Politicians have added their voices to a chorus of Australia's media outlets united in a massive campaign to warn against growing censorship and attacks on press freedom by the federal government.
In the meantime, the Australian Federal Police are reviewing handling of sensitive investigations, following raids on two media organisations.
The nation's major commercial and public media companies, including Nine and News Corp, are warning against creeping laws that allow elected governments to cover-up scandals and hide or restrict information.
The front pages of the major newspapers on Monday replicated illustrations of a heavily redacted government document, alongside an advertising campaign challenging laws that effectively criminalise journalism and whistleblowing.
They warn federal and other governments are pursuing restrictions on news reporting, asking "when government keeps the truth from you, what are they covering up?".
Just weeks after the May federal election, federal police officers raided News Corp journalist Annika Smethurst's home over a national security story she had written more than a year earlier.
The next day, police raided ABC offices about another national security story two journalists had written two years earlier.
The raids made international news, but so far none of the journalists involved has been told whether or not they will face jail time for reporting in the public interest.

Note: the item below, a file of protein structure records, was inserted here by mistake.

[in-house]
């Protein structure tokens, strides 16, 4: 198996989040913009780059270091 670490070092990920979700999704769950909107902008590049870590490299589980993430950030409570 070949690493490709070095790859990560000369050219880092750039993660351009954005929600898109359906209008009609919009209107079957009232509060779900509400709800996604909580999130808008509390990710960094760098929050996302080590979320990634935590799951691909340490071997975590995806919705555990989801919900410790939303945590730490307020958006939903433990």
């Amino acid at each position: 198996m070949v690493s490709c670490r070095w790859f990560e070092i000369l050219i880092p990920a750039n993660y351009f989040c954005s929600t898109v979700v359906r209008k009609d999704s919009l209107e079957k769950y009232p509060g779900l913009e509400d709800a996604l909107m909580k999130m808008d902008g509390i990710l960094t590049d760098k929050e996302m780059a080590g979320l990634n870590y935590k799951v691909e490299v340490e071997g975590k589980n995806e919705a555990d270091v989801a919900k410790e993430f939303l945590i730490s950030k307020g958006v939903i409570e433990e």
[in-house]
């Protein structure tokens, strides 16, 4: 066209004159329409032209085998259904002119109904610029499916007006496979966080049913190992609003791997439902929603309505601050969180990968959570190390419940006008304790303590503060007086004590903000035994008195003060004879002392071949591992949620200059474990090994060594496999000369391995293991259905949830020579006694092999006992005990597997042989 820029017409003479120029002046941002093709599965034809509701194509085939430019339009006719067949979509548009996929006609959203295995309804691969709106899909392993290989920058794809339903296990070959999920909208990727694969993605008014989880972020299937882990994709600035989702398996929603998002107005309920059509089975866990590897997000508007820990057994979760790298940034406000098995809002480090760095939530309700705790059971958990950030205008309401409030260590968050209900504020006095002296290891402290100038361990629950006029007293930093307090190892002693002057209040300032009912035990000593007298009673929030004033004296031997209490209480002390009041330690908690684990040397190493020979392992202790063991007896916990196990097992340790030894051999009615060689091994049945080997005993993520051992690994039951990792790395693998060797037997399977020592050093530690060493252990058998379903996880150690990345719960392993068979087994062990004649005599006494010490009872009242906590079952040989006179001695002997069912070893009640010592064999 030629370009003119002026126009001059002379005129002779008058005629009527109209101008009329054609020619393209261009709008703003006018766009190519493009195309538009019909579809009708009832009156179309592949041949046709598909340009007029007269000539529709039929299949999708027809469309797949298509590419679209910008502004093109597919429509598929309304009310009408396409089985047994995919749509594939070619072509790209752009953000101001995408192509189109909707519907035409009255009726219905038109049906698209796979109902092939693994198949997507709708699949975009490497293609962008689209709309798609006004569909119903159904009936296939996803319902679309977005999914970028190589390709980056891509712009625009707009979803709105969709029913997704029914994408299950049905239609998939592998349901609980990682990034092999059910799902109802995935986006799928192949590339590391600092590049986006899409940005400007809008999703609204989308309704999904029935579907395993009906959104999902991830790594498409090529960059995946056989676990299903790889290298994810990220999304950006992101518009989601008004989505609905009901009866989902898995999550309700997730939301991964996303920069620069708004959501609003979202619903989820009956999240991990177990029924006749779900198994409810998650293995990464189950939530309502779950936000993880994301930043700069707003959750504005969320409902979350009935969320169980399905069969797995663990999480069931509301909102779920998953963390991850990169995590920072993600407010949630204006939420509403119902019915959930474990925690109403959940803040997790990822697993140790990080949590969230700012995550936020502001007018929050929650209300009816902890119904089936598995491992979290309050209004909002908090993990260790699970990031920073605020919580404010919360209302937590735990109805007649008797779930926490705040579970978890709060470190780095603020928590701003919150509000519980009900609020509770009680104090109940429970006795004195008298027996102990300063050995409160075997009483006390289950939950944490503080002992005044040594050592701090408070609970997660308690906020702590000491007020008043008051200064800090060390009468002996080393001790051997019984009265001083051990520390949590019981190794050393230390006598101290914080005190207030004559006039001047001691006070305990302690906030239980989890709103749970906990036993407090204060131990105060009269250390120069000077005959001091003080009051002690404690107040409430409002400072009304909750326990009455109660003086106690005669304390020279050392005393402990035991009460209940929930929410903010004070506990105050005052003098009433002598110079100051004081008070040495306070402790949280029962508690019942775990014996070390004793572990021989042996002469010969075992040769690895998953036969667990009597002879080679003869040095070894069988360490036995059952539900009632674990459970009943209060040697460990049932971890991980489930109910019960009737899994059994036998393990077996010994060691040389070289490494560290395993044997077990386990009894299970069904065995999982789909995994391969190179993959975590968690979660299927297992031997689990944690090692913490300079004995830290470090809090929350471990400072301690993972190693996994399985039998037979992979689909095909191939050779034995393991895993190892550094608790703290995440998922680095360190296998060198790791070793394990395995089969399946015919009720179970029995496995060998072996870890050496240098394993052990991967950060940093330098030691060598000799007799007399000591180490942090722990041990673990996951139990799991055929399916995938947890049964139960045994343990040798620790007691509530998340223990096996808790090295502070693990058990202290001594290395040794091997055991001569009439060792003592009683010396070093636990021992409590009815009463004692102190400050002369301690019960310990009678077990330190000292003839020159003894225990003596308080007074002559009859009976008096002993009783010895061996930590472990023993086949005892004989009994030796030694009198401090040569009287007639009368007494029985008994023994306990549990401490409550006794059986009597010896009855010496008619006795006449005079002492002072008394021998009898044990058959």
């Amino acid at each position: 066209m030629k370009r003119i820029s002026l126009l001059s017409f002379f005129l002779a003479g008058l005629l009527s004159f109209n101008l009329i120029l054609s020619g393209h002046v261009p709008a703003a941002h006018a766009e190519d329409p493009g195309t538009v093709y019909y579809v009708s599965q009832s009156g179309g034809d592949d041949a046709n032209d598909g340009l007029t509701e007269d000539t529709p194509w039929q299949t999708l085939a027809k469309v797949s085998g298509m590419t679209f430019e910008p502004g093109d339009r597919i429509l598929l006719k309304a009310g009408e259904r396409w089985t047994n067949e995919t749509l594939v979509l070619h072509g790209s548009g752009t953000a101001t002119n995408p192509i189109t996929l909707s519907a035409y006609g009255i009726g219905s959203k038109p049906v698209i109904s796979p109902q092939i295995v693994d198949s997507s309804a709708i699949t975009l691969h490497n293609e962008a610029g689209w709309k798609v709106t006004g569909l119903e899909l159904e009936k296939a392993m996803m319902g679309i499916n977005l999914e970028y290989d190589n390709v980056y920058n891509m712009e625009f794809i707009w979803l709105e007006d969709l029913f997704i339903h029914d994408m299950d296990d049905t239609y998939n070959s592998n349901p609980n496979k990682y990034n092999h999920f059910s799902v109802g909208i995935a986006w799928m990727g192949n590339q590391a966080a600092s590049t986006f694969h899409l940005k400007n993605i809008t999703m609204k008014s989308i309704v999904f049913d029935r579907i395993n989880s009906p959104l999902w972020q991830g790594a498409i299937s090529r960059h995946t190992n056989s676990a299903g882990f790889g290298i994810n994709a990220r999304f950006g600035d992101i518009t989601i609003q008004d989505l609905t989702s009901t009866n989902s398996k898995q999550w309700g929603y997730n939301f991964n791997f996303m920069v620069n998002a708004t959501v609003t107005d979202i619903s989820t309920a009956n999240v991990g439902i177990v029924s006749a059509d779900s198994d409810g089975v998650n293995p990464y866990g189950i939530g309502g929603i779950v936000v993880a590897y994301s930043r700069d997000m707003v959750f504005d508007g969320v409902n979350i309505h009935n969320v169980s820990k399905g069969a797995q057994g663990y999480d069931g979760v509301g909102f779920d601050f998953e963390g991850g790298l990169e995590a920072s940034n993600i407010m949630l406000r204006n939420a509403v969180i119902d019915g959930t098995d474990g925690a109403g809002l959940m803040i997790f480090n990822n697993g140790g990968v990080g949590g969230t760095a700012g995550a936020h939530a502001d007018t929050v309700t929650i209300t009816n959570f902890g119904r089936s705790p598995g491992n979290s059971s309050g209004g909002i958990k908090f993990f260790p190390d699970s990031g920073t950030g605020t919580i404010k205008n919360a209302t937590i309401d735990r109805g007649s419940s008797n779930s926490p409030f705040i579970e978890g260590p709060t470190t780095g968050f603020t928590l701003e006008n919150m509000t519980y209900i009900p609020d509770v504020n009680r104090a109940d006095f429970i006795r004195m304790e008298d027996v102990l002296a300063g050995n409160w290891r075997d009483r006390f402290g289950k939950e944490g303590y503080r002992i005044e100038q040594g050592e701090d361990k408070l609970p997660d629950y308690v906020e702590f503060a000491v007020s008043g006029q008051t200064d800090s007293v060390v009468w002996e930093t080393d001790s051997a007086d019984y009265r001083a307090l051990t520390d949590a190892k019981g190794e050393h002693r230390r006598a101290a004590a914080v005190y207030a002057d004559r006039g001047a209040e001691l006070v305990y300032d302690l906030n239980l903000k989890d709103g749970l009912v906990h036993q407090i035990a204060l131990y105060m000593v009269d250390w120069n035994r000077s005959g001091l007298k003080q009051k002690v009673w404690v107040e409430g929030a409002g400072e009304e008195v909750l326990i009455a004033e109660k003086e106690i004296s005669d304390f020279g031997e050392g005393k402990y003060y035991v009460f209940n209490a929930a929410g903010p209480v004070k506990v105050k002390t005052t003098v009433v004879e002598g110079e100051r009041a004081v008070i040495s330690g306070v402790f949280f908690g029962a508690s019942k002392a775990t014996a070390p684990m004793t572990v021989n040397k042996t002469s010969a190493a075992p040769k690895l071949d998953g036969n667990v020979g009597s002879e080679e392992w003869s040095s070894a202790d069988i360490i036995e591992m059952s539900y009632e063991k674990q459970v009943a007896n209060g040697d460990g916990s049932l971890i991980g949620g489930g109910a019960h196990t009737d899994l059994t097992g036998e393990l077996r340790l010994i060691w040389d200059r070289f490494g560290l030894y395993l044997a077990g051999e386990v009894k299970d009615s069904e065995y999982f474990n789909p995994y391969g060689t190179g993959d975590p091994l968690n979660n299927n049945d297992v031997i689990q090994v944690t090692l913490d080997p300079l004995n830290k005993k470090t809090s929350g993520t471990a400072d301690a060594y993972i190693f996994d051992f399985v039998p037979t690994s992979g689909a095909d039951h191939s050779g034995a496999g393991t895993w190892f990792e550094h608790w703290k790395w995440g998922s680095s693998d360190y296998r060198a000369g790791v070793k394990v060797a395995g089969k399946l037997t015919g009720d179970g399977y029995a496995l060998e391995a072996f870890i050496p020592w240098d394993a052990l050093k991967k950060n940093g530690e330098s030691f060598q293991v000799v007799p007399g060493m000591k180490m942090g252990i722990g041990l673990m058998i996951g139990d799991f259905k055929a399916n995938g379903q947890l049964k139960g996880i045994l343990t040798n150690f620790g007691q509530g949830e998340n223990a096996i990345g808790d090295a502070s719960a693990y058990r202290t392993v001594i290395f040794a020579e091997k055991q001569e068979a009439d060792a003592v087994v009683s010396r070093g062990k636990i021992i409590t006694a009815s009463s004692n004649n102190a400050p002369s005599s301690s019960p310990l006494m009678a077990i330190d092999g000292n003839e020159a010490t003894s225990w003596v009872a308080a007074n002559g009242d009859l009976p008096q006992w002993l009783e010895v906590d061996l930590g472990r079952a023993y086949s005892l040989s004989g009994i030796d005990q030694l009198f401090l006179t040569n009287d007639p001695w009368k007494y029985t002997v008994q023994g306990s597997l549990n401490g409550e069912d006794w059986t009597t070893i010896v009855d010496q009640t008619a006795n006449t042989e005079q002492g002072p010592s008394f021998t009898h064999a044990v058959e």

New AFP head Reece Kershaw wants to examine the processes around unauthorised disclosures, parliamentary privilege, espionage, foreign interference and war crimes.
"Police independence and freedom of the press are both fundamental pillars that coexist in our democracy," he told a Senate committee in Canberra on Monday.
"I strongly believe in these two pillars, and this is the approach I intend to take."
Labor leader Anthony Albanese has said he would back the reforms proposed by the media bosses, including improved freedom of information laws.
"Can I say very clearly journalism is not a crime," Mr Albanese said.
"It seems to me that we need to not take freedom of the press for granted."
However he backed existing defamation laws, which he noted he had never used in court, as a "good constraint" to ensure accuracy in reporting.
New research reveals 87 per cent of Australians value a free and transparent democracy where the public is kept informed - but just 37 per cent believe this is happening in Australia today.
Some 88 per cent of Australians want stronger protections for whistleblowers who play a vital role in calling out wrongdoing in society.
And more than three-quarters believe journalists should be protected from prosecution when reporting in the public interest.
"This secrecy, this overreach from the government is not just an attack from the media or whistleblowers, it's an attack on every Australian," Greens senator Sarah Hanson-Young said.
The media companies want law changes so journalists don't fear imprisonment for doing their jobs and stronger protections for whistleblowers.
More than 60 new laws have been put in place over the past 20 years, which media companies say effectively criminalises journalism and penalises whistleblowing.
ABC managing director David Anderson said Australia was at risk of becoming the "world's most secretive democracy".
Australian Associated Press